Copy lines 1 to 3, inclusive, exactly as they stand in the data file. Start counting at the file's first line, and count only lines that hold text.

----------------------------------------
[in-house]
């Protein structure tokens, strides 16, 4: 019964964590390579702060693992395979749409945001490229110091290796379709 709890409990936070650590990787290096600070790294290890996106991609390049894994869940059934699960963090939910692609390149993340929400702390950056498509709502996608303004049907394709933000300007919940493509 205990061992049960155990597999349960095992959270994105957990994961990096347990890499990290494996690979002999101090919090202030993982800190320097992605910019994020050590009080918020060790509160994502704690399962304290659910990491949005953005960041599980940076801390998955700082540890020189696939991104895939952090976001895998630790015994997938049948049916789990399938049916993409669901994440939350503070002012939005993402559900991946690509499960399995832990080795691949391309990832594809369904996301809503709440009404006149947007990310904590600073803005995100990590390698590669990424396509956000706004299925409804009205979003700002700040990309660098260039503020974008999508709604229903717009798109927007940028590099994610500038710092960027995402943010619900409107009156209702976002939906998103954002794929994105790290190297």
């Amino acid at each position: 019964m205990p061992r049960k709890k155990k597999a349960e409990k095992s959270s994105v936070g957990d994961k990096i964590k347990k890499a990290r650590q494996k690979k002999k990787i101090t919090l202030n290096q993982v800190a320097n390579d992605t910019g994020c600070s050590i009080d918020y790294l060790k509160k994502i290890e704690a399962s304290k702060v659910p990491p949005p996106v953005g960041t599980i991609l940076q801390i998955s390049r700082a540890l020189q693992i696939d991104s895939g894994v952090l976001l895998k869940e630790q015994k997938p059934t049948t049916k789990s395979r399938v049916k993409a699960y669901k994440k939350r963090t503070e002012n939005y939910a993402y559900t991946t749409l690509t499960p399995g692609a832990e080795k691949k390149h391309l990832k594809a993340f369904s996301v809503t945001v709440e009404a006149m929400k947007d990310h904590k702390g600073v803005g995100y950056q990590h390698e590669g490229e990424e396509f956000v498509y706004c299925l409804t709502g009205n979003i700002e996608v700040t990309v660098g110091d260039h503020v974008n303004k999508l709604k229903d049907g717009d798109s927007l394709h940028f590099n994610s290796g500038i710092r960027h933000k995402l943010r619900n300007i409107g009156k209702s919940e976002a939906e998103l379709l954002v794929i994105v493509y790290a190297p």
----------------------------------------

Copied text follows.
[in-house]
């Protein structure tokens, strides 16, 4: 019964964590390579702060693992395979749409945001490229110091290796379709 709890409990936070650590990787290096600070790294290890996106991609390049894994869940059934699960963090939910692609390149993340929400702390950056498509709502996608303004049907394709933000300007919940493509 205990061992049960155990597999349960095992959270994105957990994961990096347990890499990290494996690979002999101090919090202030993982800190320097992605910019994020050590009080918020060790509160994502704690399962304290659910990491949005953005960041599980940076801390998955700082540890020189696939991104895939952090976001895998630790015994997938049948049916789990399938049916993409669901994440939350503070002012939005993402559900991946690509499960399995832990080795691949391309990832594809369904996301809503709440009404006149947007990310904590600073803005995100990590390698590669990424396509956000706004299925409804009205979003700002700040990309660098260039503020974008999508709604229903717009798109927007940028590099994610500038710092960027995402943010619900409107009156209702976002939906998103954002794929994105790290190297």
């Amino acid at each position: 019964m205990p061992r049960k709890k155990k597999a349960e409990k095992s959270s994105v936070g957990d994961k990096i964590k347990k890499a990290r650590q494996k690979k002999k990787i101090t919090l202030n290096q993982v800190a320097n390579d992605t910019g994020c600070s050590i009080d918020y790294l060790k509160k994502i290890e704690a399962s304290k702060v659910p990491p949005p996106v953005g960041t599980i991609l940076q801390i998955s390049r700082a540890l020189q693992i696939d991104s895939g894994v952090l976001l895998k869940e630790q015994k997938p059934t049948t049916k789990s395979r399938v049916k993409a699960y669901k994440k939350r963090t503070e002012n939005y939910a993402y559900t991946t749409l690509t499960p399995g692609a832990e080795k691949k390149h391309l990832k594809a993340f369904s996301v809503t945001v709440e009404a006149m929400k947007d990310h904590k702390g600073v803005g995100y950056q990590h390698e590669g490229e990424e396509f956000v498509y706004c299925l409804t709502g009205n979003i700002e996608v700040t990309v660098g110091d260039h503020v974008n303004k999508l709604k229903d049907g717009d798109s927007l394709h940028f590099n994610s290796g500038i710092r960027h933000k995402l943010r619900n300007i409107g009156k209702s919940e976002a939906e998103l379709l954002v794929i994105v493509y790290a190297p």